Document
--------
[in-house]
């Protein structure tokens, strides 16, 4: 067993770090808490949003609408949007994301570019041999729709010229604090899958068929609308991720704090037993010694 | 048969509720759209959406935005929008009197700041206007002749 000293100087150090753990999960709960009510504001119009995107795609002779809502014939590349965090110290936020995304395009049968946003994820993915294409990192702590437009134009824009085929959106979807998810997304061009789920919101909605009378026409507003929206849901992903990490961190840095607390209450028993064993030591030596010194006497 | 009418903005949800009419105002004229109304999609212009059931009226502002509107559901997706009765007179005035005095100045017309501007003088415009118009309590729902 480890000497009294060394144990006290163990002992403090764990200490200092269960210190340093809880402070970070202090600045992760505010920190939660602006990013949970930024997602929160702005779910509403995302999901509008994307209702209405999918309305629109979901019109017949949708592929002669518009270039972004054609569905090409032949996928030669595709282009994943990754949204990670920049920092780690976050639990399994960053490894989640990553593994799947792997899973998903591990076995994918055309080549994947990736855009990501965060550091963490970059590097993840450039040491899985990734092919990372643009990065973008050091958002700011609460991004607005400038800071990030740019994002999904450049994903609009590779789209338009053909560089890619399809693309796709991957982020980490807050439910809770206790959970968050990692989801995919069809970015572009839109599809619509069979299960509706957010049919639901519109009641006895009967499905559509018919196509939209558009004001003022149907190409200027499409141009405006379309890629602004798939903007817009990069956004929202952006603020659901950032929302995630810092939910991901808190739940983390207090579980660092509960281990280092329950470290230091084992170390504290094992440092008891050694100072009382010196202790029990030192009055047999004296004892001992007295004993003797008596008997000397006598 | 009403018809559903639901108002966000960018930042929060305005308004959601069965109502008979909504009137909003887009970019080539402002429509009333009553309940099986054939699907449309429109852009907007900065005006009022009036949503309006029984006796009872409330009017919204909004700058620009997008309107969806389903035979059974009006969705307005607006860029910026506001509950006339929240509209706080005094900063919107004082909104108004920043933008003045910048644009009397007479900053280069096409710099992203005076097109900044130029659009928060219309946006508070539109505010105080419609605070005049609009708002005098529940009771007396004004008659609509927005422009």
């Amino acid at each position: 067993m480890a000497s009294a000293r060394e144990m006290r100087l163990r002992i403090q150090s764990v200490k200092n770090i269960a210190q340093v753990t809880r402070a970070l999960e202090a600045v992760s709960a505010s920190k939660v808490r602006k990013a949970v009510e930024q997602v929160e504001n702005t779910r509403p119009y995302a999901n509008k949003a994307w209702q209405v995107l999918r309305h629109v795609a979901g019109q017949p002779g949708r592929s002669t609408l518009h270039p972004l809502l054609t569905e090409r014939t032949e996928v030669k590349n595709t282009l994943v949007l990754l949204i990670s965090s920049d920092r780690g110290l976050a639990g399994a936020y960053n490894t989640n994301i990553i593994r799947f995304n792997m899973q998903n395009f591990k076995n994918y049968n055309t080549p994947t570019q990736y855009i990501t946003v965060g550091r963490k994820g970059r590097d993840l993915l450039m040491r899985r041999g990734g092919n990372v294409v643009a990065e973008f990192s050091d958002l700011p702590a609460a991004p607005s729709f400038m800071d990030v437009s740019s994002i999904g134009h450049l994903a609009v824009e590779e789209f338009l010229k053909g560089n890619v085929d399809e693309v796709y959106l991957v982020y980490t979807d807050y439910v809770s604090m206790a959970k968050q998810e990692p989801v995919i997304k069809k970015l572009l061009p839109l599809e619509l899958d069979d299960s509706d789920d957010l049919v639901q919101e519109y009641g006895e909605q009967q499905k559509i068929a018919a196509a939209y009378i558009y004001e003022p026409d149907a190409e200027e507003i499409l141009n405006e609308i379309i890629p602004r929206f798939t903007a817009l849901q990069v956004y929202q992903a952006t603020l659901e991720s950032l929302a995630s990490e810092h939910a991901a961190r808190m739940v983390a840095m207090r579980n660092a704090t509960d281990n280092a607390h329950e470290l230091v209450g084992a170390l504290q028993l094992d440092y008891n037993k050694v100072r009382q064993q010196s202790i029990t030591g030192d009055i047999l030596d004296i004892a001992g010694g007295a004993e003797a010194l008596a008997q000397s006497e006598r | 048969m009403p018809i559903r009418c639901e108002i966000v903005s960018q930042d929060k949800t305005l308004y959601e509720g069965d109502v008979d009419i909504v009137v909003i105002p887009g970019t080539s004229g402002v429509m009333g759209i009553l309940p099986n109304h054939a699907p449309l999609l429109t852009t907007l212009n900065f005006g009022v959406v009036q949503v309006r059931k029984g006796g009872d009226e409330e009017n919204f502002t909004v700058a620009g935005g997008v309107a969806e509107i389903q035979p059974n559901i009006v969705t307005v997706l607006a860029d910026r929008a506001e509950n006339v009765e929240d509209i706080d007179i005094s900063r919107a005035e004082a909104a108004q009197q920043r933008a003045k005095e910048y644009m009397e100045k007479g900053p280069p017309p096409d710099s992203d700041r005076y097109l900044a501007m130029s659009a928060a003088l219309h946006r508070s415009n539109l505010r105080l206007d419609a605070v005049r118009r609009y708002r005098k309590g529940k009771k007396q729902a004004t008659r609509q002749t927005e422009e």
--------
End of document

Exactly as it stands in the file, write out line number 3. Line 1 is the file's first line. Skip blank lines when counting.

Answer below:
């Amino acid at each position: 067993m480890a000497s009294a000293r060394e144990m006290r100087l163990r002992i403090q150090s764990v200490k200092n770090i269960a210190q340093v753990t809880r402070a970070l999960e202090a600045v992760s709960a505010s920190k939660v808490r602006k990013a949970v009510e930024q997602v929160e504001n702005t779910r509403p119009y995302a999901n509008k949003a994307w209702q209405v995107l999918r309305h629109v795609a979901g019109q017949p002779g949708r592929s002669t609408l518009h270039p972004l809502l054609t569905e090409r014939t032949e996928v030669k590349n595709t282009l994943v949007l990754l949204i990670s965090s920049d920092r780690g110290l976050a639990g399994a936020y960053n490894t989640n994301i990553i593994r799947f995304n792997m899973q998903n395009f591990k076995n994918y049968n055309t080549p994947t570019q990736y855009i990501t946003v965060g550091r963490k994820g970059r590097d993840l993915l450039m040491r899985r041999g990734g092919n990372v294409v643009a990065e973008f990192s050091d958002l700011p702590a609460a991004p607005s729709f400038m800071d990030v437009s740019s994002i999904g134009h450049l994903a609009v824009e590779e789209f338009l010229k053909g560089n890619v085929d399809e693309v796709y959106l991957v982020y980490t979807d807050y439910v809770s604090m206790a959970k968050q998810e990692p989801v995919i997304k069809k970015l572009l061009p839109l599809e619509l899958d069979d299960s509706d789920d957010l049919v639901q919101e519109y009641g006895e909605q009967q499905k559509i068929a018919a196509a939209y009378i558009y004001e003022p026409d149907a190409e200027e507003i499409l141009n405006e609308i379309i890629p602004r929206f798939t903007a817009l849901q990069v956004y929202q992903a952006t603020l659901e991720s950032l929302a995630s990490e810092h939910a991901a961190r808190m739940v983390a840095m207090r579980n660092a704090t509960d281990n280092a607390h329950e470290l230091v209450g084992a170390l504290q028993l094992d440092y008891n037993k050694v100072r009382q064993q010196s202790i029990t030591g030192d009055i047999l030596d004296i004892a001992g010694g007295a004993e003797a010194l008596a008997q000397s006497e006598r | 048969m009403p018809i559903r009418c639901e108002i966000v903005s960018q930042d929060k949800t305005l308004y959601e509720g069965d109502v008979d009419i909504v009137v909003i105002p887009g970019t080539s004229g402002v429509m009333g759209i009553l309940p099986n109304h054939a699907p449309l999609l429109t852009t907007l212009n900065f005006g009022v959406v009036q949503v309006r059931k029984g006796g009872d009226e409330e009017n919204f502002t909004v700058a620009g935005g997008v309107a969806e509107i389903q035979p059974n559901i009006v969705t307005v997706l607006a860029d910026r929008a506001e509950n006339v009765e929240d509209i706080d007179i005094s900063r919107a005035e004082a909104a108004q009197q920043r933008a003045k005095e910048y644009m009397e100045k007479g900053p280069p017309p096409d710099s992203d700041r005076y097109l900044a501007m130029s659009a928060a003088l219309h946006r508070s415009n539109l505010r105080l206007d419609a605070v005049r118009r609009y708002r005098k309590g529940k009771k007396q729902a004004t008659r609509q002749t927005e422009e």